2.6     Robert Jarvis creates Adventures in Sound in Canterbury

Project Organiser: Cherry Barnes, teacher St Peter's Methodist Primary and St. Nicholas' Special Schools, Canterbury

2.6.1     Proposal

This was a composition project shared between two schools, with the aim of writing music for performances at the end of term in both schools, thereby to improve teaching skills and pupils' compositional skills and to develop further the integration between the two schools. Robert Jarvis was to work during the Spring term, visiting each school for one day each week.

2.6.2     History

The project came about through the schools' sharing of their music specialist teacher. Cherry Barnes works mostly at St. Nicholas', but she spends some time each week at St. Peter's, where her husband is Head. Integration between the two schools has been on-going, but not attempted before on such a consistent and regular basis.

The pupils ranged in age from 9 to 15, with the St. Peter's children being two classes of Year 5. In St. Peter's and to a lesser extent in St. Nicholas, different members of staff were involved in the sessions, to ensure as wide as possible access to the teacher training potential.

The project had a slow uncertain start. Its original plan was for the autumn term and involved students from Christ Church College, Canterbury. Due to funding uncertainties - it proved very difficult to secure support for a project based on only two schools - the project was delayed until the Spring, and in the event the college students were not involved. Robert invited various visiting musicians into his work, more to give them experience and insight into his methods than to enhance the sessions themselves.

There was extensive media coverage of the project, which Robert masterminded sympathetically and sensibly. The project featured in the Spring 1998 issue of Sounding Board (published by Sound Sense). The final performances were attended by parents from both schools, and children from schools were totally integrated into the performance of each others' compositions. Some of these were songs, others were depictions of rain or linked to the idea of Transport, not merely in a literal sound-picture sense, but in a developed musical framework.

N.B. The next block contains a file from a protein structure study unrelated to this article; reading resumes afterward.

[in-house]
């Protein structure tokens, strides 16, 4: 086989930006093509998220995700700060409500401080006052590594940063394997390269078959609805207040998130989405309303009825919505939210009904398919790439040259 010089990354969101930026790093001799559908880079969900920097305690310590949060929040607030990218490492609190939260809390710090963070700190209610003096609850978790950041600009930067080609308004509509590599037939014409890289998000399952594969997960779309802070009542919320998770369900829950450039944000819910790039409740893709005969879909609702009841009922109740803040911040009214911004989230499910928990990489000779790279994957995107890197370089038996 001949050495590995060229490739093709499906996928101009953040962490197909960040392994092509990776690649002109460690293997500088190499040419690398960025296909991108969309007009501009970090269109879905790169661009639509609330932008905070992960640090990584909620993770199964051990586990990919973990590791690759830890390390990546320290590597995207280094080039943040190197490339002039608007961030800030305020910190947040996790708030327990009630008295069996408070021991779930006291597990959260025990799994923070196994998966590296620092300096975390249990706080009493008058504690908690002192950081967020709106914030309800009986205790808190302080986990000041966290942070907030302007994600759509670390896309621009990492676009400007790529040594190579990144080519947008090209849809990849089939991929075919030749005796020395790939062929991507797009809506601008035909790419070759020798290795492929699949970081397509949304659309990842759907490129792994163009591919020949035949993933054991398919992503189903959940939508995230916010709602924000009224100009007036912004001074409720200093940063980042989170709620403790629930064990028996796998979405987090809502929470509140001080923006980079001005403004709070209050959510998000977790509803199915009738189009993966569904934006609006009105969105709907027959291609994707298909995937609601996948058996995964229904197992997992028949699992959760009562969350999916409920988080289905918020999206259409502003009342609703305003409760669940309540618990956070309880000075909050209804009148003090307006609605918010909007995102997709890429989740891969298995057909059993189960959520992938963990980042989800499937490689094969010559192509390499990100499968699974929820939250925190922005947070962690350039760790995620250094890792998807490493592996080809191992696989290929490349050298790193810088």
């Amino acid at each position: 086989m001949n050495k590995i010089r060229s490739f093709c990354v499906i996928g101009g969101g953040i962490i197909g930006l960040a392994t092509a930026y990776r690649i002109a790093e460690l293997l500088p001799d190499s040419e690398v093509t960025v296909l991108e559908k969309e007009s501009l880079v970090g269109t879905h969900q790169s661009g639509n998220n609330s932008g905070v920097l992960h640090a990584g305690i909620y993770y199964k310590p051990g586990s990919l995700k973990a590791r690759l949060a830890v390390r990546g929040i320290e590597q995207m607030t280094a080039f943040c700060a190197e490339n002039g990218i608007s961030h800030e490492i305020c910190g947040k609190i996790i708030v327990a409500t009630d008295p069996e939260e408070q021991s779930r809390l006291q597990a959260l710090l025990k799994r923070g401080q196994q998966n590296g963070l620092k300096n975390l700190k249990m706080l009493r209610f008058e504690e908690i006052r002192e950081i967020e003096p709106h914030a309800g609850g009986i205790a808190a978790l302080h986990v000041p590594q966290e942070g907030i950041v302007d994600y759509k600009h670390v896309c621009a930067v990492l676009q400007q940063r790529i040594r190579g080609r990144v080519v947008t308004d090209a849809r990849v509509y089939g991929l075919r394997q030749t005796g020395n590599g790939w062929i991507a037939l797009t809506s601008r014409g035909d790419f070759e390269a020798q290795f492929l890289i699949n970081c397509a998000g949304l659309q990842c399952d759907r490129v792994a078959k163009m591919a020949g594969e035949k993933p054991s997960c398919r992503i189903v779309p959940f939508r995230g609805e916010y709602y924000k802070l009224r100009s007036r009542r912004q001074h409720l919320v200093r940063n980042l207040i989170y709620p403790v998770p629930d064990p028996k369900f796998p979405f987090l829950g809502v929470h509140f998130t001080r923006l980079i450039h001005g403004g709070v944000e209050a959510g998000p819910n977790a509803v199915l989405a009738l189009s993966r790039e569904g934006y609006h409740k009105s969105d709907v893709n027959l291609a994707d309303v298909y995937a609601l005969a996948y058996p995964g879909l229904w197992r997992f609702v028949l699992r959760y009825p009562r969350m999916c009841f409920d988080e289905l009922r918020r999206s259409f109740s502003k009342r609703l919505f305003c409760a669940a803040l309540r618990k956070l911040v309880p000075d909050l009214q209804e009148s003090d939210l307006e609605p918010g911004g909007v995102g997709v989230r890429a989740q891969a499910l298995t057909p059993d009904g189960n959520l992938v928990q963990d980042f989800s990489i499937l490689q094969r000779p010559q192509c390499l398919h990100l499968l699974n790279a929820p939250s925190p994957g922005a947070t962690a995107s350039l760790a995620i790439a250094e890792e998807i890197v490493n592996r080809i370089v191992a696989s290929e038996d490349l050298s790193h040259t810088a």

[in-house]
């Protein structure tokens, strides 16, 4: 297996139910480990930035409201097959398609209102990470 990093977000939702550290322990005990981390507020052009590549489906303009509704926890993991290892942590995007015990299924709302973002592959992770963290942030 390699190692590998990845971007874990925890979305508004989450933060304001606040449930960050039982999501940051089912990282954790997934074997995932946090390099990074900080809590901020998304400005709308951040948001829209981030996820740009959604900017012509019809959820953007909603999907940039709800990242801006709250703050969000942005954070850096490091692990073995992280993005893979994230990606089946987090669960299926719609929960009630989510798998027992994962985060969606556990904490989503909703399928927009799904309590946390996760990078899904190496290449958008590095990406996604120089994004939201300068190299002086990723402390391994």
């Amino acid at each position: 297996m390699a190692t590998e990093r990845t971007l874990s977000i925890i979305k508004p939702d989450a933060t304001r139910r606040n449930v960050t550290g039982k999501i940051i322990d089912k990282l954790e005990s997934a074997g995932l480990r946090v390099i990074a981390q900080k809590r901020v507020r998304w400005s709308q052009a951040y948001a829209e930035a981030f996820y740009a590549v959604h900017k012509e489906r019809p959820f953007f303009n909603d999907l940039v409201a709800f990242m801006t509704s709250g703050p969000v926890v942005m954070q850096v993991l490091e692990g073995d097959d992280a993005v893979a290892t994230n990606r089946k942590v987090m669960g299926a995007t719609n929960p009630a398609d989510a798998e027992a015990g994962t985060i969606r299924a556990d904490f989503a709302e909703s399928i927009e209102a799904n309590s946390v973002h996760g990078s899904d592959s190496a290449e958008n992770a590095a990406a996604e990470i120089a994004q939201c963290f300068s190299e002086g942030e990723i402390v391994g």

2.6.3     Finance

Income                                               Expenditure
Paul Hamlyn Foundation            1000    Robert Jarvis (@ 150 per day)    3000
Schools' contributions in kind     1400    Provision of staff cover                  1400
PRS                                          2000                                                                
                                    Total     4400                                            Total     4400

This is by far the most generously funded of all the projects this year in terms of the PRS' proportion of support.

2.6.4     Comment

In effect this project was organised by Robert Jarvis. He masterminded the application, the fund-raising and has co-ordinated the evaluation. The results have been very well documented with detailed notes of each of Robert's sessions, showing exactly how he managed the integration of mainstream and special needs' education. There are also significant statements from the teachers involved, some of which have been published elsewhere. They underline their commitment to this type of work, not just for its musical benefits, but also for the benefits they have observed in children's general abilities.